When art doesn’t take itself too seriously: April Fool’s Day jokes in museums

The common thought says that museums are dusty places, fool of old things that only few people can comprehend, and obviously not amazing at all. Museums, instead, don’t want (and don’t have to) resemble to this description, so they are looking for to communicate their diversity. This fact encourages them to create some funny initiatives which can draw the attention of the public and improve their image, as you can note in the following examples, that are all thought in conjunction with the April Fool’s Day.

NEW YORK, NY – April 1, 2013 – We are pleased to announce that beginning today, the Solomon R. Guggenheim Museum will begin construction to expand the original Frank Lloyd Wright design by an additional 13 floors. How do you like our new look?

This is the notice posted by Solomon R. Guggenheim Museum of New York in his Facebook page, which caused a wave of comments. Users for the most part understood that was a April Fool’s joke, but someone took seriously the post and cried to the sacrilege of the work of the great architect. The museum moreover didn’t dispel the doubts, but conversely posted a sibylline comment: “What if we decided we needed a little more of Guggenheim?”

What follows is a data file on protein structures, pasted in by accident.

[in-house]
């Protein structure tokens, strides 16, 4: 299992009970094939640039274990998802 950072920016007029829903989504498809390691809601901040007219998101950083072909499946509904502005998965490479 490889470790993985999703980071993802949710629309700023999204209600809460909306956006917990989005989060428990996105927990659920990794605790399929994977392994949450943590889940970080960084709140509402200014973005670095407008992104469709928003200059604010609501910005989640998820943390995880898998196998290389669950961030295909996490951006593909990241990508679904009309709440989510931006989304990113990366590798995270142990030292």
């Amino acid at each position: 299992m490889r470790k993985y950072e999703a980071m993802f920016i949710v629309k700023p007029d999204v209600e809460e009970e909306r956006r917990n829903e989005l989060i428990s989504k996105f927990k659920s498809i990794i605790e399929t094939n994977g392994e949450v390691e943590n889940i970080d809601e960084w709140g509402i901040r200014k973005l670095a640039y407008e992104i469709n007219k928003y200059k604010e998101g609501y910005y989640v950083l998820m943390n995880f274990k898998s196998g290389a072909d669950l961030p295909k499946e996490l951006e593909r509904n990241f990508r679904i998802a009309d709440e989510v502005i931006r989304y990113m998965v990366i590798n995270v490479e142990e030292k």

The Hirshhorn Museum and Sculpture Garden utilized Facebook to communicate a perhaps more surprising plan:

Hirshhorn to Curate Outer Space by 2024 – The Smithsonian announces a plan to launch the Hirshhorn into low Earth orbit in time for the Museum’s 50th anniversary. Having judged the historic Gordon Bunshaft-designed structure “too freakin’ cool to remain on the ground,” the Smithsonian’s Board of Regents has formed an interdisciplinary task force to conduct feasibility studies.

In this case the users understood immediately the joke, also because the ironic post affirmed that “It will be necessary to rotate the structure around its central axis to establish artificial gravity”.

Another case concern the British Columbia Museum (Canada), which proposed a treasure hunt to its visitors. The organization spread some unusual objects in the museum, as an airplane in the coal mine or a cat food tins in the fish cannery, and invited visitors to map the spotting through tools available in the ticket office. Museum used an hashtag because of this occasion, and invited everyone to post questions or requests for help to find objects. This initiative perhaps could be thought better, involving more social network and new technologies in the game, but has evident positive aspects. The museum, with a derisory investment, was able to excite curiosity in the public, to amuse it, and to increase presences. Besides, it made more experiential the tour of museum collection, and it made less serious and staid his image.

This three examples show that the more innovative museum organizations are able, through very simple tools, to improve their imagine, and to prove to have sense of humor too. The museums, in this way, could no longer be perceived as sad and boring, but as a place where you can (even) have fun.

 

Francesco Zanibellato

 

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